21. A method of marketing a monetary remittance system, comprising: (a) identifying one or more target groups, wherein individual persons in a given such target group share a common interest, pertaining to making long distance money remittances from a first remitter person in a first country to at least a second receiving entity; (b) setting up at least first and second community events, spaced from each other in at least one of space and time, wherein the locations are not at physical locations occupied by financial institution facilities, and wherein the events encourage attendees of such events to make purchases of services which activate accounts and systems capable of effecting monetary remittances from a first location to a person at a second location remote from the first location, wherein debit cards are used to receive such remittances; (c) marketing the at least first and second community events to the identified one or more targeted groups and thus drawing responsive members of such target groups to at least one of such at least first and second community events; (d) conducting the first community event at a first time and at a first location, including collecting a first set of information, and payments for services, from a first group of purchasers who attended such community event, and activating a first set of financial accounts and debit cards for such first group of purchasers, based on the first set of information so collected, including delivering debit cards to the named first recipient account holders; and (e) conducting the second community event at a second time and/or a second location, including collecting a second set of information, and payments for services, from a second group of purchasers who attended such second community event, and activating a second set of financial accounts and debit cards from such second group of purchasers, based on the second set of information so collected, including delivering debit cards to the named second recipient account holders.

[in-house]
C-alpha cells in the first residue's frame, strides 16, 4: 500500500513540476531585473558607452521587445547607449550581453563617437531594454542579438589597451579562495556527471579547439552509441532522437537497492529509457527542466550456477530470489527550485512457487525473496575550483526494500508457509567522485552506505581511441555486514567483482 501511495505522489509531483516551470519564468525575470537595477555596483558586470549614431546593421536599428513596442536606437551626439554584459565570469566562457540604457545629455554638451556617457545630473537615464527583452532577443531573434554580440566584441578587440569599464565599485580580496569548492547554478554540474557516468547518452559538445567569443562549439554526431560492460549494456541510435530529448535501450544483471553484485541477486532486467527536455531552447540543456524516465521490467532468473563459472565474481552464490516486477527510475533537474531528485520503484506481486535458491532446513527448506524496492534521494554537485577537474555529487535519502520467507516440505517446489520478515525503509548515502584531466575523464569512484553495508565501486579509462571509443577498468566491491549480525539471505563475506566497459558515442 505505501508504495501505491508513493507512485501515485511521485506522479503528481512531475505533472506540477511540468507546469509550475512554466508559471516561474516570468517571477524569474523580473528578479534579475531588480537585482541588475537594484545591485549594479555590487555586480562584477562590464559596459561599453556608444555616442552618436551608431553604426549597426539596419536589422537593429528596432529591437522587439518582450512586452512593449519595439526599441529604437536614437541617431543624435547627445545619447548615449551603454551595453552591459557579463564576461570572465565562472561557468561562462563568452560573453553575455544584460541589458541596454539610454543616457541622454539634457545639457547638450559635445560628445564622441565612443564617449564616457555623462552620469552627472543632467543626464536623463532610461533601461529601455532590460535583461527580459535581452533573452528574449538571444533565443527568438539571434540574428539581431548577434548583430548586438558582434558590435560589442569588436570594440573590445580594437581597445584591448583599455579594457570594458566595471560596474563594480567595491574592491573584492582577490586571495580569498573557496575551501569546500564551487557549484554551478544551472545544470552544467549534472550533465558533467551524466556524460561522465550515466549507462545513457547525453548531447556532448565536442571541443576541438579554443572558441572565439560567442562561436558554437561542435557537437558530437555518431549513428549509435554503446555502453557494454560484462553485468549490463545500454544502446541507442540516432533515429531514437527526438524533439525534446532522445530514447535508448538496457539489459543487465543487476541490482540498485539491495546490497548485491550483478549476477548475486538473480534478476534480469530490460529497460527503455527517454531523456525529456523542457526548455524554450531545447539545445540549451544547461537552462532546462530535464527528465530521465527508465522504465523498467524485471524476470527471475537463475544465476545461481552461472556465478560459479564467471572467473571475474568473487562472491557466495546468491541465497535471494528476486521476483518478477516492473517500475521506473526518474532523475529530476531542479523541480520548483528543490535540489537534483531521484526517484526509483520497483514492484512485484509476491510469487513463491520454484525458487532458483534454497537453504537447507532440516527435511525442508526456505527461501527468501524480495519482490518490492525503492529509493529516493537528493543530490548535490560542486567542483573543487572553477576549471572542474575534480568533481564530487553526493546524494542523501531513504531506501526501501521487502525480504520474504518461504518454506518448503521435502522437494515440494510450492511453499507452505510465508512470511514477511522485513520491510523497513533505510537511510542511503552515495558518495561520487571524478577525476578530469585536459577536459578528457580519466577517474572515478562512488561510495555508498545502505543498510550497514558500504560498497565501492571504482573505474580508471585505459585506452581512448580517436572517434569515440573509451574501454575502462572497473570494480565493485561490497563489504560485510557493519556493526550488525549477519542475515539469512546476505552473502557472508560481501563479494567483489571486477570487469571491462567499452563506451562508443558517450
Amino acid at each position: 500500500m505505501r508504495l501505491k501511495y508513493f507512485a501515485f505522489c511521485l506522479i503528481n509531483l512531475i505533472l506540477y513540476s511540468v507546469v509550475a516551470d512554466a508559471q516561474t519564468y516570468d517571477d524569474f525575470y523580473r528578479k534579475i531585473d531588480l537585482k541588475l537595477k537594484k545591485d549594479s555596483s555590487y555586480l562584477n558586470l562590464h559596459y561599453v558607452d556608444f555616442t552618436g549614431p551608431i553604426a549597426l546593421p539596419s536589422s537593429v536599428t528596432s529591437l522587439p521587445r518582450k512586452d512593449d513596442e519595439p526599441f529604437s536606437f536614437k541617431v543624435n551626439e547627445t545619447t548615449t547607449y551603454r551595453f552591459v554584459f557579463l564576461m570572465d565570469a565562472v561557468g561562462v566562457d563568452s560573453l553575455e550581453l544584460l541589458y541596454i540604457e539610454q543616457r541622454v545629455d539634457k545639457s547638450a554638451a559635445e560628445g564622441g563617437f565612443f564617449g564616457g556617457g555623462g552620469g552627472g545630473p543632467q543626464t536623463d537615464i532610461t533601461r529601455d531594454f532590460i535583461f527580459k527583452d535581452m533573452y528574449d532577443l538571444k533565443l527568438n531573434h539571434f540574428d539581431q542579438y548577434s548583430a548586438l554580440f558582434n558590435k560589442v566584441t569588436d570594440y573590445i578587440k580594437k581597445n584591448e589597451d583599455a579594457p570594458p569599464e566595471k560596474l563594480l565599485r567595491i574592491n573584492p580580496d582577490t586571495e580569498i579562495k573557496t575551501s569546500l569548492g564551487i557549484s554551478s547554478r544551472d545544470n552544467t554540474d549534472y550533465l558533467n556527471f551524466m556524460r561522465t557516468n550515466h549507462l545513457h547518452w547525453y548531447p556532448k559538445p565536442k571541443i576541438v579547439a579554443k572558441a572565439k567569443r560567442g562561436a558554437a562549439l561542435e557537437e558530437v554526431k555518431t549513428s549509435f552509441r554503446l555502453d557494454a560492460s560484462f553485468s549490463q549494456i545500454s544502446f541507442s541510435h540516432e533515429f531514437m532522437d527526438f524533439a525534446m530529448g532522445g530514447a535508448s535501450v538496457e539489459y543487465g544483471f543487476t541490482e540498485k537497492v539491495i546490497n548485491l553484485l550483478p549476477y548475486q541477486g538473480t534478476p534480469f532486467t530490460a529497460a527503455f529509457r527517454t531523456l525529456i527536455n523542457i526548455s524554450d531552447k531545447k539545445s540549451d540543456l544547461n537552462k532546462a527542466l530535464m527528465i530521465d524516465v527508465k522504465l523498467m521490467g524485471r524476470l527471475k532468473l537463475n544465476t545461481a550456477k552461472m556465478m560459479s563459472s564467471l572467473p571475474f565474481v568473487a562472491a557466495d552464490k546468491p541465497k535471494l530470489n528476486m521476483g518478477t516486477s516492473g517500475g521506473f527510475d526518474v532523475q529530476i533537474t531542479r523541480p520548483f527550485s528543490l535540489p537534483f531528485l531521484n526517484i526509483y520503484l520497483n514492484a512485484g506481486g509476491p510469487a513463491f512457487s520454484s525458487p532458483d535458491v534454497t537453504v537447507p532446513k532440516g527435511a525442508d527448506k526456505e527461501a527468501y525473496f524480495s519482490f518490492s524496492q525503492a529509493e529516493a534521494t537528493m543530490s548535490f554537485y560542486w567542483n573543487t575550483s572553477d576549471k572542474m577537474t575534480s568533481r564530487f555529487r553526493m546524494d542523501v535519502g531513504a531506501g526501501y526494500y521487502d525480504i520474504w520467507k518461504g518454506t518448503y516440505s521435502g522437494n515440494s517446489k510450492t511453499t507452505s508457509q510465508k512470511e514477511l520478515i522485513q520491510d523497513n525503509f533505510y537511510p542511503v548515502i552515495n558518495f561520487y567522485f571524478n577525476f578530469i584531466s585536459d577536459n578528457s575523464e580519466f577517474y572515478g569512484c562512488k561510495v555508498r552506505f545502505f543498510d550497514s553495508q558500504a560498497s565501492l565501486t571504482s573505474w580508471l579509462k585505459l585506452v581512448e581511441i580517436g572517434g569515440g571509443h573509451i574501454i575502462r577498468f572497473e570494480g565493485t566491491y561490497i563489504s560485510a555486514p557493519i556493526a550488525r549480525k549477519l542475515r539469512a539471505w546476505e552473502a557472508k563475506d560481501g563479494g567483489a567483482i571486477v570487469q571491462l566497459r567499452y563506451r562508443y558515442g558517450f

22. A method as in claim 21 wherein the financial accounts, as to a given purchaser comprise a first remittance account associated with the purchaser and a second recipient account associated with a second entity named by the purchaser.

23. A method as in claim 21, further comprising assigning a debit card, and associated PIN access number to the second recipient account, and wherein optionally rules associated with such second recipient account block such second recipient account from receiving funds from any source other than such first remittance account.

24. A method as in claim 21 wherein as to a given purchaser, the method comprises activating first and second such debit cards linked to the respective first and second financial accounts, and wherein the first debit card and the second debit card bear a common card brand identity.

25. A method of marketing a monetary remittance system, comprising: (a) identifying one or more target groups, wherein individual persons in a given such target group share a common interest, pertaining to making monetary remittances from a first remitter person at a first location to at least a second receiving entity at a second location, remote from the first location, and wherein individual persons in such target group have existing trusted group-related relationships with a non-employer, government-recognized, facilitating entity which already interacts with persons in such target group; and (b) marketing remittance services to such target group through one or more such trusted facilitating entity such that individual persons in such target group are encouraged by such one or more trusted facilitating entity to purchase such international remittance services either directly from such trusted facilitating entity or at a venue where such trusted entity has at least a temporary presence.

26. A method as in claim 25 wherein such trusted entity is a religious organization, or wherein such trusted entity is a for-profit non-financial business, and is not a debit-card processor.

27. A method as in claim 25, the method further comprising, as to a given such individual purchaser, setting up a first financial remittance account associated with the purchaser, and setting up a second financial recipient account associated with a second different legal entity, and linking a debit card and associated PIN access number with the second financial recipient account.

28. A method as in claim 27, further comprising assigning a second debit card to the first remittance account, and wherein the first debit card and the second debit card bear a common card brand identity.

29. A method as in claim 27 wherein rules associated with such second recipient account block such second account from receiving funds from any source other than the first financial remittance account.